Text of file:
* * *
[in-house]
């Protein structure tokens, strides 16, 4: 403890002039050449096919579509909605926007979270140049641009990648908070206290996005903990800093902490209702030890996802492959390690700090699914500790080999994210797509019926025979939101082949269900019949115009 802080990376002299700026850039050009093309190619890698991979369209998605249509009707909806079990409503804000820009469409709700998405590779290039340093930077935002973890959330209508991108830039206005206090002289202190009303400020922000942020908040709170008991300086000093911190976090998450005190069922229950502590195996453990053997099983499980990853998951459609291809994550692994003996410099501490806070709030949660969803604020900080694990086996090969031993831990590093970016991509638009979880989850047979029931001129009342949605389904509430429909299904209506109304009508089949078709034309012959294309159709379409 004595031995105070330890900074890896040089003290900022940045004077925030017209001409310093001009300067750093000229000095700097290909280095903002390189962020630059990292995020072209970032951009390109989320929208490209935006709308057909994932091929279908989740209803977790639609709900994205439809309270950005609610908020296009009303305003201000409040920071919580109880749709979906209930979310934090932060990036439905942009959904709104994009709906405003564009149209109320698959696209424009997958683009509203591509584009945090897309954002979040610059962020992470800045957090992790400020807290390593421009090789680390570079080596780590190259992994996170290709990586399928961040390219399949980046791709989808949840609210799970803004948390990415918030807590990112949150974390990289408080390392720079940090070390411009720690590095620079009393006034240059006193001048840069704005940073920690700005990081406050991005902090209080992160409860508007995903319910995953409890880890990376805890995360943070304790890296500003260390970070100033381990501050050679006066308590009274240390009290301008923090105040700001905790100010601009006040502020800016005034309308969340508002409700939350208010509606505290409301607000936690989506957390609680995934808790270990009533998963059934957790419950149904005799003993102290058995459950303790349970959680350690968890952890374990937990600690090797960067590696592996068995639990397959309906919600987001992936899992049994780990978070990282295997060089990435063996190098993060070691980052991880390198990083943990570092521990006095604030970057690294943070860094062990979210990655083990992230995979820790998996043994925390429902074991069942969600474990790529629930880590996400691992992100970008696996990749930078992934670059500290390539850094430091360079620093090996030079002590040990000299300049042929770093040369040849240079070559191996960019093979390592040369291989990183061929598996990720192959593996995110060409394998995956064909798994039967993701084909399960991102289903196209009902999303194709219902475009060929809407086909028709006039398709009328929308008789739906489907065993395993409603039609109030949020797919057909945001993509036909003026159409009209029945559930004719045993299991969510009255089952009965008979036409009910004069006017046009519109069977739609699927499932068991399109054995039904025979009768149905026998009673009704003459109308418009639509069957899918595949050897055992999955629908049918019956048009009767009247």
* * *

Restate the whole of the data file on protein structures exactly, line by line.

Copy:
[in-house]
């Protein structure tokens, strides 16, 4: 403890002039050449096919579509909605926007979270140049641009990648908070206290996005903990800093902490209702030890996802492959390690700090699914500790080999994210797509019926025979939101082949269900019949115009 802080990376002299700026850039050009093309190619890698991979369209998605249509009707909806079990409503804000820009469409709700998405590779290039340093930077935002973890959330209508991108830039206005206090002289202190009303400020922000942020908040709170008991300086000093911190976090998450005190069922229950502590195996453990053997099983499980990853998951459609291809994550692994003996410099501490806070709030949660969803604020900080694990086996090969031993831990590093970016991509638009979880989850047979029931001129009342949605389904509430429909299904209506109304009508089949078709034309012959294309159709379409 004595031995105070330890900074890896040089003290900022940045004077925030017209001409310093001009300067750093000229000095700097290909280095903002390189962020630059990292995020072209970032951009390109989320929208490209935006709308057909994932091929279908989740209803977790639609709900994205439809309270950005609610908020296009009303305003201000409040920071919580109880749709979906209930979310934090932060990036439905942009959904709104994009709906405003564009149209109320698959696209424009997958683009509203591509584009945090897309954002979040610059962020992470800045957090992790400020807290390593421009090789680390570079080596780590190259992994996170290709990586399928961040390219399949980046791709989808949840609210799970803004948390990415918030807590990112949150974390990289408080390392720079940090070390411009720690590095620079009393006034240059006193001048840069704005940073920690700005990081406050991005902090209080992160409860508007995903319910995953409890880890990376805890995360943070304790890296500003260390970070100033381990501050050679006066308590009274240390009290301008923090105040700001905790100010601009006040502020800016005034309308969340508002409700939350208010509606505290409301607000936690989506957390609680995934808790270990009533998963059934957790419950149904005799003993102290058995459950303790349970959680350690968890952890374990937990600690090797960067590696592996068995639990397959309906919600987001992936899992049994780990978070990282295997060089990435063996190098993060070691980052991880390198990083943990570092521990006095604030970057690294943070860094062990979210990655083990992230995979820790998996043994925390429902074991069942969600474990790529629930880590996400691992992100970008696996990749930078992934670059500290390539850094430091360079620093090996030079002590040990000299300049042929770093040369040849240079070559191996960019093979390592040369291989990183061929598996990720192959593996995110060409394998995956064909798994039967993701084909399960991102289903196209009902999303194709219902475009060929809407086909028709006039398709009328929308008789739906489907065993395993409603039609109030949020797919057909945001993509036909003026159409009209029945559930004719045993299991969510009255089952009965008979036409009910004069006017046009519109069977739609699927499932068991399109054995039904025979009768149905026998009673009704003459109308418009639509069957899918595949050897055992999955629908049918019956048009009767009247």